If you run an ecommerce website, it makes sense that you’ll want to see exactly how your business revenue is generated. Where are most customers coming from? How many of your visitors are buying? What kind of return are you getting from your campaigns? Transaction data is crucial for understanding the behaviour of visitors to a site and allowing for analysis of a business’s performance. The good news is that with a bit of setup you can get your hands on all of this invaluable data and we’re going to show you how.
As well as organic transactions, ecommerce tracking also provides an insight into conversions from Adwords campaigns, email marketing, social platforms and display banners on your site. Having an overview of all metrics in one place allows you to review the performance of each source and make crucial decisions about your business.
Ecommerce data can also reveal insights that you may not have noticed. For example, the source that usually generates the most visits for the site doesn’t necessarily always generate the highest revenue.
Source 3 (below) has received 203 visits and generated around £15,000 in revenue, whereas Source 4 has had 5,441 visits and only resulting in around £5,000 revenue. The data therefore, displays areas where you could be using your budget more wisely and highlights more valuable traffic sources for you to invest in.
So, how does it work?
Ecommerce tracking extracts data from the website server whilst the site is preparing a receipt page for a customer. This data is then sent to Google Analytics to report back.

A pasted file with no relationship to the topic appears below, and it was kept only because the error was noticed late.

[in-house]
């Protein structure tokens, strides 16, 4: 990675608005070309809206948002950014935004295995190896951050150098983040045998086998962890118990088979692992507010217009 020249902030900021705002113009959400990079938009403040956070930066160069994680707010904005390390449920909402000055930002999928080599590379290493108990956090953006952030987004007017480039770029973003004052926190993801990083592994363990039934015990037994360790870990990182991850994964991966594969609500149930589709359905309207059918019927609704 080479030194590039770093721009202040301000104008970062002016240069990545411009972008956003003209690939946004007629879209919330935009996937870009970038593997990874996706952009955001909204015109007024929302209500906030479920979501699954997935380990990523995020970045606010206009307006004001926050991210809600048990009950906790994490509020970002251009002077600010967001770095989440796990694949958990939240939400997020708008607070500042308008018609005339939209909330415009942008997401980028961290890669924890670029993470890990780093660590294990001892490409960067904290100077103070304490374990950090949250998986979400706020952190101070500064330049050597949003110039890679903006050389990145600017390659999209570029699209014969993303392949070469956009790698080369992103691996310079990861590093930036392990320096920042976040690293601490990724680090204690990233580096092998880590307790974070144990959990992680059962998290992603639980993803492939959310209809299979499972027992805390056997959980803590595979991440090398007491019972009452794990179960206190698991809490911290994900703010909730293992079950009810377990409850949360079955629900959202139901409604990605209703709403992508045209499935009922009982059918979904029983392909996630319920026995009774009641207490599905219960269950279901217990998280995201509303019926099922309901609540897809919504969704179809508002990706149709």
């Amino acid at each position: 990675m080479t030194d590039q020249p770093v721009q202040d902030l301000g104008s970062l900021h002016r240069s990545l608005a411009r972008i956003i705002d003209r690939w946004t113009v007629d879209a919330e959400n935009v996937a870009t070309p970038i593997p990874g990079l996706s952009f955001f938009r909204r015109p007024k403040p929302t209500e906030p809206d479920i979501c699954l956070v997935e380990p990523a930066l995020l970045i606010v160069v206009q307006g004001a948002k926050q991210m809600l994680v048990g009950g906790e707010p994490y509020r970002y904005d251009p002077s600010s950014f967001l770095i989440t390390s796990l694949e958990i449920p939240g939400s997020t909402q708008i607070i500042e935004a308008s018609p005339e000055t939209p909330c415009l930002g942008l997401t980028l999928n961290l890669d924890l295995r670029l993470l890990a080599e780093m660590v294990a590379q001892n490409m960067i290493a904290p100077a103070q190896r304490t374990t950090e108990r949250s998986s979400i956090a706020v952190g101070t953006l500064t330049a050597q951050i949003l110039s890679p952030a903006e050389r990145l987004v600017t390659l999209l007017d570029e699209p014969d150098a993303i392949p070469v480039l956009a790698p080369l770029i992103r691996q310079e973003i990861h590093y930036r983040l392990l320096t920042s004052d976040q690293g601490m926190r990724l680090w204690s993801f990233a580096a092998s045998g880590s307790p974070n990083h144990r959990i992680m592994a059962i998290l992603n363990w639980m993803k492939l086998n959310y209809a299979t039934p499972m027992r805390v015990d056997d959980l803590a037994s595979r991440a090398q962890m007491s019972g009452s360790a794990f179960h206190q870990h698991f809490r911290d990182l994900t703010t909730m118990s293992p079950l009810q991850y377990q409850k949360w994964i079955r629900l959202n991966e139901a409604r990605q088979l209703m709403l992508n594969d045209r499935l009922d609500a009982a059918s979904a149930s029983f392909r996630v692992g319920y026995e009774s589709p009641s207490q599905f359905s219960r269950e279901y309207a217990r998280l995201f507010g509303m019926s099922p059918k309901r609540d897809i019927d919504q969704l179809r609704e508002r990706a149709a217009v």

The great thing about this tracking tool is that, whereas standard GA ‘goal tracking’ will only track a single conversion per visit (regardless of the amount of times one visitor has converted), Ecommerce tracking will record multiple transactions if the user makes more than one purchase in one single visit.
How easy is it to set up?
The first step is incredibly easy and simply involves enabling the ecommerce reports in Google Analytics. Here’s a step by step guide on how to do this:
1. Go to your Google Analytics
2. Click on the “View settings” button (beneath your domain on the right)
3. Scroll down to “Ecommerce Settings” and change the slide button to “On”
4. Click “Save” at the bottom
5. This is a good time to also ensure that there is GA tracking set up correctly on the receipt/thank you page of your website
Check out a screen shot of how it should look below:
Next, you’ll need to connect the ecommerce part of your website to your GA account (this can be a bit trickier for those who are less tech savvy). If you are using Universal Analytics, try carrying out the steps below:
Add the following code to your site on your ‘receipt’/’thank you’ page after the main GA page tag. Please note that the only fields required are; order ID, unit price and quantity.
“order-id”, // required
“affiliate or store name”,
“order-id”, // required
“unit price”, // required
< /script >
If you need more help with this, please refer to Google’s help page here for detailed instructions.
How is ecommerce conversion rate calculated?
The conversion rate is calculated as:
(ecommerce transactions / total visits)*100
Transactions are the amount of purchases that have been made on your site.
Can I pull reports for this data?
Yes. Google Analytics allows for standard ecommerce reports in PDF, TSV and more, as well as custom reports to highlight more specific data. Tailored reports allow you to make further use of your data and report to your employees/colleagues.
Nearly every report available in GA can also be created to display ecommerce information so that you can clearly view how your site is making money and how to grow your business.
That’s it, you’re done! Once you have set up the code on your site, you can sit back, relax and start watching your ecommerce data roll in.